Washington, London and Berlin, Paris have taken actions in response to threats of attack by al-Qaeda within days of the end of Ramadan. Saturday, Francois Hollande announced the closure of the Embassy of France in Yemen for several days. "We are directly and indirectly informed of threats that concern our operations abroad or our citizens, of al-Qaida," said the head of state, who asked the French nationals in Yemen "to exercise the greatest caution in their movements on the territory. "
"As part of our ongoing risk assessment, information was sufficiently serious that it compelled us to close the embassy," said a spokesman of the French Ministry of Foreign Affairs.
On site security was strengthened Sunday. Witnesses present in the neighborhoods east of Sanaa, reported that the army prevented access to the embassies of the United States and the United Kingdom, while soldiers, armed with automatic weapons, stood before the French representation. "There is a high level of coordination with the American camp, and these measures are taken because of fears of attacks by al-Qaeda," confirmed a Yemeni security official.
The United States had warned Friday against threats of attacks by al-Qaeda which could happen in August, especially in the Middle East and North Africa. The State Department had immediately announced the closure Sunday, a business day in most Muslim countries, 22 of its embassies in the Arab world, Israel, Afghanistan and Bangladesh. Some will reopen on Monday in Kabul, Baghdad and Algiers, but others will remain closed until Saturday, said Sunday evening by the State Department. According to the American head of Staff, General Martin Dempsey, the exact target is not known but for al-Qaeda "is clear." "The idea is to attack Western interests, not just American," he said in an interview on American television, adding that the threats were "more specific" than usual.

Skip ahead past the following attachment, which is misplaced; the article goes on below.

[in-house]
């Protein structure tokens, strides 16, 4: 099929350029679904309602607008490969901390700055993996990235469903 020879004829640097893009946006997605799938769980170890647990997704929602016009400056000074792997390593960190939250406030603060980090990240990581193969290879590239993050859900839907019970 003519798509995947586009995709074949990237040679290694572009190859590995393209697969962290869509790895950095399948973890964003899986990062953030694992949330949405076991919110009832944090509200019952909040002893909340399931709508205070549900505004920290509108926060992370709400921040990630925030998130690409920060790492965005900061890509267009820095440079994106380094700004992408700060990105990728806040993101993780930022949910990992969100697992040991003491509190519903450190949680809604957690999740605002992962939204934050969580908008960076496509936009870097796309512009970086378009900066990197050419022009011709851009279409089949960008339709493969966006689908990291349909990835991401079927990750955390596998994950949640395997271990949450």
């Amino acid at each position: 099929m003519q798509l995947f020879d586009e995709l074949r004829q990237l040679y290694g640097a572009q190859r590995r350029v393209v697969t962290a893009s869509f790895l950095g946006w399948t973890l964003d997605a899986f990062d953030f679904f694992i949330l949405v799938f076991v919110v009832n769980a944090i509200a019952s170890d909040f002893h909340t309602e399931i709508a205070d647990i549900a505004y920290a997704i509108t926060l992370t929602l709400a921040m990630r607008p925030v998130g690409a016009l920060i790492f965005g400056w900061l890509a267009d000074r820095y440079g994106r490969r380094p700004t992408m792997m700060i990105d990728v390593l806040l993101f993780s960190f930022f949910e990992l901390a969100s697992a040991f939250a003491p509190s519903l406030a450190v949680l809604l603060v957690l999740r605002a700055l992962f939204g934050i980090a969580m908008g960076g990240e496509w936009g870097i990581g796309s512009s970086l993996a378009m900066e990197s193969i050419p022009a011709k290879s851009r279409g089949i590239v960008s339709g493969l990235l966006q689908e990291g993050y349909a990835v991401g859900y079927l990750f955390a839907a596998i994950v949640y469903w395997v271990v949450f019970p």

Republican Senator Saxby Chambliss, informed of the information collected by the intelligence services of the United States, said Sunday on NBC that discussions intercepted showed renewed exchanges between suspected terrorists, similar to that which preceded the attacks of September 11, 2001.
The "al-Qaeda elements are in place," said the representative Dutch Ruppersberg, member of the Commission on Intelligence of the House. The United States knows "because we received information that senior members of al-Qaida in the Arabian Peninsula suggest a major attack." "We believe this will most likely happen in the Middle East and around the embassy, but there is no guarantee," Rep. Peter King said.
Britain and Germany, which, like France, have closed their embassies in Sanaa, seem to focus their attention on Yemen. "Here we had elements that allow us to think that these threats were extremely serious," said Francois Hollande. The German Foreign Ministry mentioned the "risk of terrorist attacks in some remote parts of the country but also in the capital Sanaa." The Foreign Office in London is concerned for its part due to the proximity of the end of Ramadan, which ends on Wednesday, and the Muslim festival of Eid al-Fitr, scheduled for Thursday.
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